The U.S. is falling short when it comes to effectively investigating and prosecuting money laundering and terrorist financing by shell companies, real estate agents and investment advisers, among others, according to a new report from the Financial Action Task Force (FATF).
In a press release highlighting the new report, the FATF said that, while the U.S. has a well-developed and robust anti-money laundering and counterterrorist financing system, it has “serious gaps” that impede timely access to beneficial ownership information.
According to the FATF, which is an international organization that sets global standards for fighting fraud, the U.S. dollar’s dominance around the globe and the large volume of daily transactions through its banks expose the country to a lot of money laundering and terrorist financing risks, both of which the U.S. has a “significant level of understanding of.” The FATF said terrorism and its financing are given the highest priority, and the U.S. is “highly effective” in that area.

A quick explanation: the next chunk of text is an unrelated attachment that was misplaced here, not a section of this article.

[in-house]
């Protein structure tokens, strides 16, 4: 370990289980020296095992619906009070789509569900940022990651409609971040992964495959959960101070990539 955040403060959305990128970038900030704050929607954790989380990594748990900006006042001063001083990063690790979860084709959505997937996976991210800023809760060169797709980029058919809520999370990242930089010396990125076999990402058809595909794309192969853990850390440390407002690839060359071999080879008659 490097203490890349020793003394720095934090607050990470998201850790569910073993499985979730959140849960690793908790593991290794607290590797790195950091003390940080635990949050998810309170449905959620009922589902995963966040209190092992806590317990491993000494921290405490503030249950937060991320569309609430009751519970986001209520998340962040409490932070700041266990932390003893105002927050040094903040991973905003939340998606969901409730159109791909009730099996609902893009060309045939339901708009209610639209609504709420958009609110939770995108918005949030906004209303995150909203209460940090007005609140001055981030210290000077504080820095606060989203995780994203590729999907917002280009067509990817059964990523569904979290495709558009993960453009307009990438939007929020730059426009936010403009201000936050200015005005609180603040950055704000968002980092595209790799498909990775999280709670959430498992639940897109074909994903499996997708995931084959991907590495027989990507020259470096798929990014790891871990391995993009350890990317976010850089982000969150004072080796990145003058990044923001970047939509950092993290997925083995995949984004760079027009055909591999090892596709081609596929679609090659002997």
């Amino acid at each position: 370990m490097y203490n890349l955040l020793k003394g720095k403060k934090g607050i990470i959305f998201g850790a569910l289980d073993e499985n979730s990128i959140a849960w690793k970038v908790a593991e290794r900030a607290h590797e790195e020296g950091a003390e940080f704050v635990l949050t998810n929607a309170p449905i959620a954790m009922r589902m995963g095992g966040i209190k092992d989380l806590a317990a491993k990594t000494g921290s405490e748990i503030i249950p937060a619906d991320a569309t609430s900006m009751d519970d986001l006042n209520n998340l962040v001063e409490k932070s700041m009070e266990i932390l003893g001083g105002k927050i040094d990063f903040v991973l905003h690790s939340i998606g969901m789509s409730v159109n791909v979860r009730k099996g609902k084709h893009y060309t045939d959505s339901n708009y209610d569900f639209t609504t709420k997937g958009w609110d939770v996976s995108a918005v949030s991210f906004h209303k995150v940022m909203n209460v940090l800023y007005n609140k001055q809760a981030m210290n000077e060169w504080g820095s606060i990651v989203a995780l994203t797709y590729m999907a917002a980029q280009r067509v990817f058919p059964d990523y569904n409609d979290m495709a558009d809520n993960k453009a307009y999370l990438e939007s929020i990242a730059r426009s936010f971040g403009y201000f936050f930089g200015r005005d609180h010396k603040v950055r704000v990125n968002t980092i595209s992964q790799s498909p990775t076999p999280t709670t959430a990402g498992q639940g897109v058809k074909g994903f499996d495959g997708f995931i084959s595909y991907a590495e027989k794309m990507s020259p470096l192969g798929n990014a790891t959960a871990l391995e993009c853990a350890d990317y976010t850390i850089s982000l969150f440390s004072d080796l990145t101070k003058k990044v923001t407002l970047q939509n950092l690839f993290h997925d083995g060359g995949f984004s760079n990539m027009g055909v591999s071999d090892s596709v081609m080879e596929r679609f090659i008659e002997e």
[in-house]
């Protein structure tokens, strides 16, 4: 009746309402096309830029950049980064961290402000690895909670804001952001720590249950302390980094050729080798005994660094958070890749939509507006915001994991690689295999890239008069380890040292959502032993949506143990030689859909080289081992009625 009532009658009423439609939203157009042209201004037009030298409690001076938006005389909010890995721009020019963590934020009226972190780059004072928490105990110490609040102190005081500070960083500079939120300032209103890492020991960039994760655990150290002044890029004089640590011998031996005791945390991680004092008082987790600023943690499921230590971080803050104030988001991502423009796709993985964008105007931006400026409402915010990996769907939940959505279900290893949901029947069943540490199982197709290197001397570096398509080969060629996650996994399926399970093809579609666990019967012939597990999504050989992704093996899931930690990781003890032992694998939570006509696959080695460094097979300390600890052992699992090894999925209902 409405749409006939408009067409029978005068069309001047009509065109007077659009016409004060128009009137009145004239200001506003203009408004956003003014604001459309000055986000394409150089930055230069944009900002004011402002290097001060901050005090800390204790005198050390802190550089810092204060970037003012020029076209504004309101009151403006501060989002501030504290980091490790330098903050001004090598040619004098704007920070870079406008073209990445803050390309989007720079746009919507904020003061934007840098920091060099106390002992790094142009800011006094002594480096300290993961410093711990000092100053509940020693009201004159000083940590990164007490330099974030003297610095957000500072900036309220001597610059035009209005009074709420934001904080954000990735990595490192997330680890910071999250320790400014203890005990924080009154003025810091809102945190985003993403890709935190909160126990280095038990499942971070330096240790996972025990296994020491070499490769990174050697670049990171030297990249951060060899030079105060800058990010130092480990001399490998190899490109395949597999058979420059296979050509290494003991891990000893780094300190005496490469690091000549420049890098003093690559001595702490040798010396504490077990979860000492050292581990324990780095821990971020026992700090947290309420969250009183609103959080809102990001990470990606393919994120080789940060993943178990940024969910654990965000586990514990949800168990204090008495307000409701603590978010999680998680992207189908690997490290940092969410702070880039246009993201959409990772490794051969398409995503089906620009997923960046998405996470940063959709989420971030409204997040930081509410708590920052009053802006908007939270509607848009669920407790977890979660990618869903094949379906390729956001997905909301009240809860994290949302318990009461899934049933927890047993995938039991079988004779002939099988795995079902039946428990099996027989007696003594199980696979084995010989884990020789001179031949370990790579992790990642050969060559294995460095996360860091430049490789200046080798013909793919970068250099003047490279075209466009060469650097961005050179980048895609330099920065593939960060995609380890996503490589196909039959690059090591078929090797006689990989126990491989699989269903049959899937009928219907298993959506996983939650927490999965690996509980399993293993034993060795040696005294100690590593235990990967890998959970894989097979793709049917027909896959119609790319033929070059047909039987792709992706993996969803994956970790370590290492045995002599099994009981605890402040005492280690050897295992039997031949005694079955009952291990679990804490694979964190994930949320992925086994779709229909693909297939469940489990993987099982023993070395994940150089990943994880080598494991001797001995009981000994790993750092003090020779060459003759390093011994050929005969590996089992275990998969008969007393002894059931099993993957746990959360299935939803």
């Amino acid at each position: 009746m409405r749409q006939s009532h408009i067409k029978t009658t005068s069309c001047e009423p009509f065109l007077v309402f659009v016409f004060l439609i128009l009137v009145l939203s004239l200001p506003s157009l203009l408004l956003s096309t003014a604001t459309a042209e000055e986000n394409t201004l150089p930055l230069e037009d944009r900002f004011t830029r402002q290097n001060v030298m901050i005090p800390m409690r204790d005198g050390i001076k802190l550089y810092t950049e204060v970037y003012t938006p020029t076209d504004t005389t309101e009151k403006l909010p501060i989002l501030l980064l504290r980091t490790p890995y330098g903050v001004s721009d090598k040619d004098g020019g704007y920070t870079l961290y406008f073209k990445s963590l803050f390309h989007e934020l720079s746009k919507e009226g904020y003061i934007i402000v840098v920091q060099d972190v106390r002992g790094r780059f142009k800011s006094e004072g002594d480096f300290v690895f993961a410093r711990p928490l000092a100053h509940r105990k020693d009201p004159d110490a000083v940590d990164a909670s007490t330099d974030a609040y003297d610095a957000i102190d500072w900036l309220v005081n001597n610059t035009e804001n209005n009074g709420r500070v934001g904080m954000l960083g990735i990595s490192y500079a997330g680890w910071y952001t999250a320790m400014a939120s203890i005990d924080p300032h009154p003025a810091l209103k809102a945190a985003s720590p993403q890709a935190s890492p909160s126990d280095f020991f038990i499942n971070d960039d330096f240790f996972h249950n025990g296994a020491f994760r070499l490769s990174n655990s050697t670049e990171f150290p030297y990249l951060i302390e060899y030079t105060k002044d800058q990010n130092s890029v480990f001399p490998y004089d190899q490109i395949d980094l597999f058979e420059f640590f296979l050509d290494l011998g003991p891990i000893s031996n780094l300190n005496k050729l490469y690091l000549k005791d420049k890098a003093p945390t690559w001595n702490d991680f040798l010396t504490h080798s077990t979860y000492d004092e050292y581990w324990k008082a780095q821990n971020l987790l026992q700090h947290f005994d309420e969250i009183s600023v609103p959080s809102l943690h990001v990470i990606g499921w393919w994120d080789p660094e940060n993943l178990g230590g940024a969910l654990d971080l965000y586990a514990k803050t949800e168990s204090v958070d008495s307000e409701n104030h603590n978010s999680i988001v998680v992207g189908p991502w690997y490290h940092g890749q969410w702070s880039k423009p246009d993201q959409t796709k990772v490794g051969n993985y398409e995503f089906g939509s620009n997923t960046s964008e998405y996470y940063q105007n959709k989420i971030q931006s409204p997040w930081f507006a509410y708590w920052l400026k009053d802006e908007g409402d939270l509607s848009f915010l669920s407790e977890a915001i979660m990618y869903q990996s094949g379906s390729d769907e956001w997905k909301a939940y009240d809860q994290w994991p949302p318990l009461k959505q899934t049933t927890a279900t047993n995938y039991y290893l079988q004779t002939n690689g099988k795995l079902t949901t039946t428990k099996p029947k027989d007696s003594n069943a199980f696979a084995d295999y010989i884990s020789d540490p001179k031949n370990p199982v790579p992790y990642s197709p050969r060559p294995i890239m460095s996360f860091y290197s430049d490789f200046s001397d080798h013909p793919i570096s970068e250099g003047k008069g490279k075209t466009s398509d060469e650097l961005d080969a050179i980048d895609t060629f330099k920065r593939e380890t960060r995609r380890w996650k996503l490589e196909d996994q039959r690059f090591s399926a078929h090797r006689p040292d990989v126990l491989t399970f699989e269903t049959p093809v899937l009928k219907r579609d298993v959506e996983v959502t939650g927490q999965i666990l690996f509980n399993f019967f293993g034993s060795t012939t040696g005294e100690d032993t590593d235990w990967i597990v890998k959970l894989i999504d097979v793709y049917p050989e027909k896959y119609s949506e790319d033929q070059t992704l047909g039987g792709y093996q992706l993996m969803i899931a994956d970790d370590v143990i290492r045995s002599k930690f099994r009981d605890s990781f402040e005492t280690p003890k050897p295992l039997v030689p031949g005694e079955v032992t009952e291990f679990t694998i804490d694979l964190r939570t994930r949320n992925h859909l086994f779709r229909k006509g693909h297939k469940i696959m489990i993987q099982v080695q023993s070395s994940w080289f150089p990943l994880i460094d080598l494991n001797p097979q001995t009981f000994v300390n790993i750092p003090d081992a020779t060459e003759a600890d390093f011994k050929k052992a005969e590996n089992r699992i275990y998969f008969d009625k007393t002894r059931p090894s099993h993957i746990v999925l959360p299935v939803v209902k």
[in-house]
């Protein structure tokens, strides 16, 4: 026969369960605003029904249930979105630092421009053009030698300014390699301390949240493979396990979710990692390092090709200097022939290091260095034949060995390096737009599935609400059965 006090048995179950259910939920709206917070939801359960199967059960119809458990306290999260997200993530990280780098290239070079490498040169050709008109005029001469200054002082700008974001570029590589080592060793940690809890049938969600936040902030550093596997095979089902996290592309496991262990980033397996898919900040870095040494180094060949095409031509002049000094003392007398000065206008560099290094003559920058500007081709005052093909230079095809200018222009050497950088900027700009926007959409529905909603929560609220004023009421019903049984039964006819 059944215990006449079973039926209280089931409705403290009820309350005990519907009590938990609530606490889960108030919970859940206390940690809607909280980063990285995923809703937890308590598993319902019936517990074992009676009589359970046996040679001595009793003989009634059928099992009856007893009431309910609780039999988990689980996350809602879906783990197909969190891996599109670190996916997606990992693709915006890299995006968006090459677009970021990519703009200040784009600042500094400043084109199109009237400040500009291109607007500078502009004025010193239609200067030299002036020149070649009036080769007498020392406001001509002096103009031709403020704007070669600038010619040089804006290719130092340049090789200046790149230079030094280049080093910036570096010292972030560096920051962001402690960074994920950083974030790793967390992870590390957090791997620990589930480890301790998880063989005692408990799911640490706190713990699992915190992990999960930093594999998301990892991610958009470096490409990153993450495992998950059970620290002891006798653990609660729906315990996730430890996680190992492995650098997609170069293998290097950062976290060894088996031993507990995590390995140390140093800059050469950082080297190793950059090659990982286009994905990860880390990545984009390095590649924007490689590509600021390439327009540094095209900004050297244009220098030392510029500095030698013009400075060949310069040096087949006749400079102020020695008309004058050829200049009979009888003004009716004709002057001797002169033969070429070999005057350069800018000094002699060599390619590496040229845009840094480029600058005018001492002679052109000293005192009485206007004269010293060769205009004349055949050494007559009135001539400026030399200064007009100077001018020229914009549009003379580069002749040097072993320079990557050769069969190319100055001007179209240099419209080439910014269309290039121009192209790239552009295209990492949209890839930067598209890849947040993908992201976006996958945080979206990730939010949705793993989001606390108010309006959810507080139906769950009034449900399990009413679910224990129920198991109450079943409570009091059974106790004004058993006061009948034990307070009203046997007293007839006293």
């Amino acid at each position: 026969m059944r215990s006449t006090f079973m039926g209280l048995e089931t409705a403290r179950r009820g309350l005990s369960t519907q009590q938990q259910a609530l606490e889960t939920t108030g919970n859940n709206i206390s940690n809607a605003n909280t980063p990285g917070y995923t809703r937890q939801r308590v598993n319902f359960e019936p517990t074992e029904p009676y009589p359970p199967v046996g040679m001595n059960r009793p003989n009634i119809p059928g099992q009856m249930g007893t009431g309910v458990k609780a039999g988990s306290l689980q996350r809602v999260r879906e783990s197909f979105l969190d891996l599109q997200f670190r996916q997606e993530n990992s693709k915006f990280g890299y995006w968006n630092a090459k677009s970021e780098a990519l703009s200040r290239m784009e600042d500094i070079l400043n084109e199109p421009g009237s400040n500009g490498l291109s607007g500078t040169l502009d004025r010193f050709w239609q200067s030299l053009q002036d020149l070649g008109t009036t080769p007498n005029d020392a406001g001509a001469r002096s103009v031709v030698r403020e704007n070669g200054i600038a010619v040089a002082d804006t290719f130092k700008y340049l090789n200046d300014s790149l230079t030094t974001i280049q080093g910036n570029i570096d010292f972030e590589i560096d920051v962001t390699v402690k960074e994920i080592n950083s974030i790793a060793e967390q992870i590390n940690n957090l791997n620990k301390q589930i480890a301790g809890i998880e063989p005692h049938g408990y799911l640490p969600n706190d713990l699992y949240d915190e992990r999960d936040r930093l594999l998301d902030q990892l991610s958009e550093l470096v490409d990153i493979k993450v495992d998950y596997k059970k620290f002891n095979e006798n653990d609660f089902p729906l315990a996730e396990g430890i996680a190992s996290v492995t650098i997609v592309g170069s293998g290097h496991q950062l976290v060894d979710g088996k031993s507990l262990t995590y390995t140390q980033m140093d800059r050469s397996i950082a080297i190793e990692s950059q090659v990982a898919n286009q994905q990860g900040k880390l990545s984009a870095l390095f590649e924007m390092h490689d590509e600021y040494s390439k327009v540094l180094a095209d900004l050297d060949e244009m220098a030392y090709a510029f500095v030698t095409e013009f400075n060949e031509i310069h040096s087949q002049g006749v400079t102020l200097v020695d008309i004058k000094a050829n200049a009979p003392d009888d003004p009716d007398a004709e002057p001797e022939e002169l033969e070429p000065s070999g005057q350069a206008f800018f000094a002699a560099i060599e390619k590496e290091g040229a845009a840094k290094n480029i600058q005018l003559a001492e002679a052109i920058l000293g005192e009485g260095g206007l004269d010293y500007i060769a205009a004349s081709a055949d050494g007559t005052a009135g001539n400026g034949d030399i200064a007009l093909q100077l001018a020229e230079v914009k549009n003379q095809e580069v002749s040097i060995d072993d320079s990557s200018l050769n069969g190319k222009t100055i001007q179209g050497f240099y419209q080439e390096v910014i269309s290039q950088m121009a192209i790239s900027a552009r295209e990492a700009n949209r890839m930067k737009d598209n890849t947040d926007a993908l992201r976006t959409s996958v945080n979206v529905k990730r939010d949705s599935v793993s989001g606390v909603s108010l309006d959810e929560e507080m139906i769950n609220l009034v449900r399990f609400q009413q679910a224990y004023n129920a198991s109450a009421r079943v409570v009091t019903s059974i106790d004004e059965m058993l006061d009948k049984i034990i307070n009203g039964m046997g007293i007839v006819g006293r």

“It proactively and aggressively investigates, prosecutes and convicts individuals for terrorist financing and can capture any form of material support. The U.S. appears to have kept terrorist funds out of its financial system to a large extent by effectively implementing targeted financial sanctions. Proliferation financing is also a high priority for the U.S., and it has effectively frozen large volumes of assets through its sanctions programs.”
But the FAFT also found that mitigating risk through the regulatory framework is less well-developed in the U.S. and has “significant gaps,” including minimal coverage of investment advisers, lawyers, accountants, real estate agents, trust and company service providers (other than trust companies).
“While the U.S. placed a strong supervisory focus on the casino sector in recent years, the lack of comprehensive AML/CFT supervision for other designated nonfinancial businesses and professions is a significant supervisory gap,” contends the FATF. “Serious gaps in the legal framework prevent access to accurate beneficial ownership information in a timely manner. Fundamental improvements are needed in these areas.”
The FATF also gave the U.S. a low score on its ability to determine the true owners of shell companies.